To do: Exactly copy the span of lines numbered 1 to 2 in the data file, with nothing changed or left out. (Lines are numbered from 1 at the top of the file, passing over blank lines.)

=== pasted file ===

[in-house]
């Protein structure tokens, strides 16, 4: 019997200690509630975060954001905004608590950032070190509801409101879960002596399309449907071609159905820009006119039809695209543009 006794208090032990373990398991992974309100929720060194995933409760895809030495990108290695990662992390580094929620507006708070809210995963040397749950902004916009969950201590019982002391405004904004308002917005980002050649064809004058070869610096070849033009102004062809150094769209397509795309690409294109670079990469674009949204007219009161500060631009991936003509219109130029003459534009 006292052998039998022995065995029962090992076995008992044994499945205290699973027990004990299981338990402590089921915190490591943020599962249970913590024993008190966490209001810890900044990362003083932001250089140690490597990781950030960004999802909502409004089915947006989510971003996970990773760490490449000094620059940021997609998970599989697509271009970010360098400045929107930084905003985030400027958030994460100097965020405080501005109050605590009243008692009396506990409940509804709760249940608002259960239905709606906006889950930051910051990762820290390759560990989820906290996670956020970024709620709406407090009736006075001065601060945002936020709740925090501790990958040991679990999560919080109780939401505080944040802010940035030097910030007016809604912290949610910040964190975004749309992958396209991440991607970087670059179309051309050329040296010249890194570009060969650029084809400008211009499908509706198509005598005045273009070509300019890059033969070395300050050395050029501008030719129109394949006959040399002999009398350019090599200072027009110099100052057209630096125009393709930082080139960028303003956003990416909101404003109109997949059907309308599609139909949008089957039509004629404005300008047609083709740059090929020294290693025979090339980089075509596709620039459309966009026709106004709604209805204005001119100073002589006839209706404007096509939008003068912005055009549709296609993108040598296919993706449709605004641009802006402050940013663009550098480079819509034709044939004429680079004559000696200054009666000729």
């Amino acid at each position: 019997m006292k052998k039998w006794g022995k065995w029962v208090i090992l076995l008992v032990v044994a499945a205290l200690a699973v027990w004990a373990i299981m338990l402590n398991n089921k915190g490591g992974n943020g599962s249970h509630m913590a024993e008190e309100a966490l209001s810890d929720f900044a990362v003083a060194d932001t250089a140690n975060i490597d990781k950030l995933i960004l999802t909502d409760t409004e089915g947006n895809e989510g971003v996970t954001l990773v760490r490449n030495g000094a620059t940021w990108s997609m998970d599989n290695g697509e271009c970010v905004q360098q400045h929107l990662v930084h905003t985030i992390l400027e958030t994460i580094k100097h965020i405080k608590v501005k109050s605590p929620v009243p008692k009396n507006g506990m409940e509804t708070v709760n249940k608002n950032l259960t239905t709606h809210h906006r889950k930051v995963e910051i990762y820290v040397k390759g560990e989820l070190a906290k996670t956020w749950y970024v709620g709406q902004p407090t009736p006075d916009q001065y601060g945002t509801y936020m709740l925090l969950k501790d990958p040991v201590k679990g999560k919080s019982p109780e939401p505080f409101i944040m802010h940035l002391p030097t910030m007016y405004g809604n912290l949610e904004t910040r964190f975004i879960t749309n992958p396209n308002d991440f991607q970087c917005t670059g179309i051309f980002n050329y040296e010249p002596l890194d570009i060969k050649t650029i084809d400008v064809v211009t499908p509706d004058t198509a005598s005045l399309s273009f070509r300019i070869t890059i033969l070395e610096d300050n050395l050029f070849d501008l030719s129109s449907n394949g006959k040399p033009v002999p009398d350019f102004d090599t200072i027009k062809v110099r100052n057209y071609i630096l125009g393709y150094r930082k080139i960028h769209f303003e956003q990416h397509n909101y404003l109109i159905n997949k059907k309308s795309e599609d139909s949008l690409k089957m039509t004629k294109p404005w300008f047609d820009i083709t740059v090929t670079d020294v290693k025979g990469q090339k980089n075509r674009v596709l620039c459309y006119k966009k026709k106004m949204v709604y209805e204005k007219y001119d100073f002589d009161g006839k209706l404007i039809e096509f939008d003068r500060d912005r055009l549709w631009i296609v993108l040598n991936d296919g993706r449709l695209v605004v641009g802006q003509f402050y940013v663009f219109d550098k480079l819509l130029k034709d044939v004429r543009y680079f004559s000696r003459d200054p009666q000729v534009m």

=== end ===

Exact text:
[in-house]
């Protein structure tokens, strides 16, 4: 019997200690509630975060954001905004608590950032070190509801409101879960002596399309449907071609159905820009006119039809695209543009 006794208090032990373990398991992974309100929720060194995933409760895809030495990108290695990662992390580094929620507006708070809210995963040397749950902004916009969950201590019982002391405004904004308002917005980002050649064809004058070869610096070849033009102004062809150094769209397509795309690409294109670079990469674009949204007219009161500060631009991936003509219109130029003459534009 006292052998039998022995065995029962090992076995008992044994499945205290699973027990004990299981338990402590089921915190490591943020599962249970913590024993008190966490209001810890900044990362003083932001250089140690490597990781950030960004999802909502409004089915947006989510971003996970990773760490490449000094620059940021997609998970599989697509271009970010360098400045929107930084905003985030400027958030994460100097965020405080501005109050605590009243008692009396506990409940509804709760249940608002259960239905709606906006889950930051910051990762820290390759560990989820906290996670956020970024709620709406407090009736006075001065601060945002936020709740925090501790990958040991679990999560919080109780939401505080944040802010940035030097910030007016809604912290949610910040964190975004749309992958396209991440991607970087670059179309051309050329040296010249890194570009060969650029084809400008211009499908509706198509005598005045273009070509300019890059033969070395300050050395050029501008030719129109394949006959040399002999009398350019090599200072027009110099100052057209630096125009393709930082080139960028303003956003990416909101404003109109997949059907309308599609139909949008089957039509004629404005300008047609083709740059090929020294290693025979090339980089075509596709620039459309966009026709106004709604209805204005001119100073002589006839209706404007096509939008003068912005055009549709296609993108040598296919993706449709605004641009802006402050940013663009550098480079819509034709044939004429680079004559000696200054009666000729």